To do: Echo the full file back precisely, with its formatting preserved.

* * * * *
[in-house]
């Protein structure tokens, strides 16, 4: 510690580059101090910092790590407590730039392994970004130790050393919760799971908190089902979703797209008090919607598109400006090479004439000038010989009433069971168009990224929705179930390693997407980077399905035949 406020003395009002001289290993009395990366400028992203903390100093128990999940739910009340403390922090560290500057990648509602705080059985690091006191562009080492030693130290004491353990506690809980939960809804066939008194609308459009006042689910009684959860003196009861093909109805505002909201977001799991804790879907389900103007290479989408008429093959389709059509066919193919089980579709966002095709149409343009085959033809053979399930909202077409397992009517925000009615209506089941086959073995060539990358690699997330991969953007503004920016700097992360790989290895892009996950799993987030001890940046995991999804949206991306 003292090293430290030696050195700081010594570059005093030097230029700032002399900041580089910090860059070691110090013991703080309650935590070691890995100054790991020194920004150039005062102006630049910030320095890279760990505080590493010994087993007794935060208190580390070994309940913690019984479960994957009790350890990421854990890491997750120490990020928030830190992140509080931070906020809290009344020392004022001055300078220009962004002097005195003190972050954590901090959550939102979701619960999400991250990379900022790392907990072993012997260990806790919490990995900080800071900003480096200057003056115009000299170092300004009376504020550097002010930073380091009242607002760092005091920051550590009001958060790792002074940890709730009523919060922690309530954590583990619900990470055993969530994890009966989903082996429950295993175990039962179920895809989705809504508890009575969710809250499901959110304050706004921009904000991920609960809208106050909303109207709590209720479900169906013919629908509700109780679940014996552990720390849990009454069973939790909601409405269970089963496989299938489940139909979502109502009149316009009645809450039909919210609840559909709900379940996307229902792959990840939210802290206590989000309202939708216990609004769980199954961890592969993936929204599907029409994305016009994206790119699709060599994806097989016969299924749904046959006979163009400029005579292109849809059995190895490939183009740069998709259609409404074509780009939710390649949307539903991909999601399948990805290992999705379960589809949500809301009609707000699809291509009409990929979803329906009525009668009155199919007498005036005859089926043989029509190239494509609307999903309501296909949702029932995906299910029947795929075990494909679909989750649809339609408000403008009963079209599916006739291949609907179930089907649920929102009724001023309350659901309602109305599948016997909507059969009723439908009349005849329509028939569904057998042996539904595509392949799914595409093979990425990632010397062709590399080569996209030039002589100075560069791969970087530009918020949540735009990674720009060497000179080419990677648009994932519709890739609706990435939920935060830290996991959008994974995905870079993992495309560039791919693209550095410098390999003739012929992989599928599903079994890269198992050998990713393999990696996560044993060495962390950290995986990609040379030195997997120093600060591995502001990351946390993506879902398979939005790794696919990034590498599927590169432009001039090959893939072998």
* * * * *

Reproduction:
[in-house]
């Protein structure tokens, strides 16, 4: 510690580059101090910092790590407590730039392994970004130790050393919760799971908190089902979703797209008090919607598109400006090479004439000038010989009433069971168009990224929705179930390693997407980077399905035949 406020003395009002001289290993009395990366400028992203903390100093128990999940739910009340403390922090560290500057990648509602705080059985690091006191562009080492030693130290004491353990506690809980939960809804066939008194609308459009006042689910009684959860003196009861093909109805505002909201977001799991804790879907389900103007290479989408008429093959389709059509066919193919089980579709966002095709149409343009085959033809053979399930909202077409397992009517925000009615209506089941086959073995060539990358690699997330991969953007503004920016700097992360790989290895892009996950799993987030001890940046995991999804949206991306 003292090293430290030696050195700081010594570059005093030097230029700032002399900041580089910090860059070691110090013991703080309650935590070691890995100054790991020194920004150039005062102006630049910030320095890279760990505080590493010994087993007794935060208190580390070994309940913690019984479960994957009790350890990421854990890491997750120490990020928030830190992140509080931070906020809290009344020392004022001055300078220009962004002097005195003190972050954590901090959550939102979701619960999400991250990379900022790392907990072993012997260990806790919490990995900080800071900003480096200057003056115009000299170092300004009376504020550097002010930073380091009242607002760092005091920051550590009001958060790792002074940890709730009523919060922690309530954590583990619900990470055993969530994890009966989903082996429950295993175990039962179920895809989705809504508890009575969710809250499901959110304050706004921009904000991920609960809208106050909303109207709590209720479900169906013919629908509700109780679940014996552990720390849990009454069973939790909601409405269970089963496989299938489940139909979502109502009149316009009645809450039909919210609840559909709900379940996307229902792959990840939210802290206590989000309202939708216990609004769980199954961890592969993936929204599907029409994305016009994206790119699709060599994806097989016969299924749904046959006979163009400029005579292109849809059995190895490939183009740069998709259609409404074509780009939710390649949307539903991909999601399948990805290992999705379960589809949500809301009609707000699809291509009409990929979803329906009525009668009155199919007498005036005859089926043989029509190239494509609307999903309501296909949702029932995906299910029947795929075990494909679909989750649809339609408000403008009963079209599916006739291949609907179930089907649920929102009724001023309350659901309602109305599948016997909507059969009723439908009349005849329509028939569904057998042996539904595509392949799914595409093979990425990632010397062709590399080569996209030039002589100075560069791969970087530009918020949540735009990674720009060497000179080419990677648009994932519709890739609706990435939920935060830290996991959008994974995905870079993992495309560039791919693209550095410098390999003739012929992989599928599903079994890269198992050998990713393999990696996560044993060495962390950290995986990609040379030195997997120093600060591995502001990351946390993506879902398979939005790794696919990034590498599927590169432009001039090959893939072998």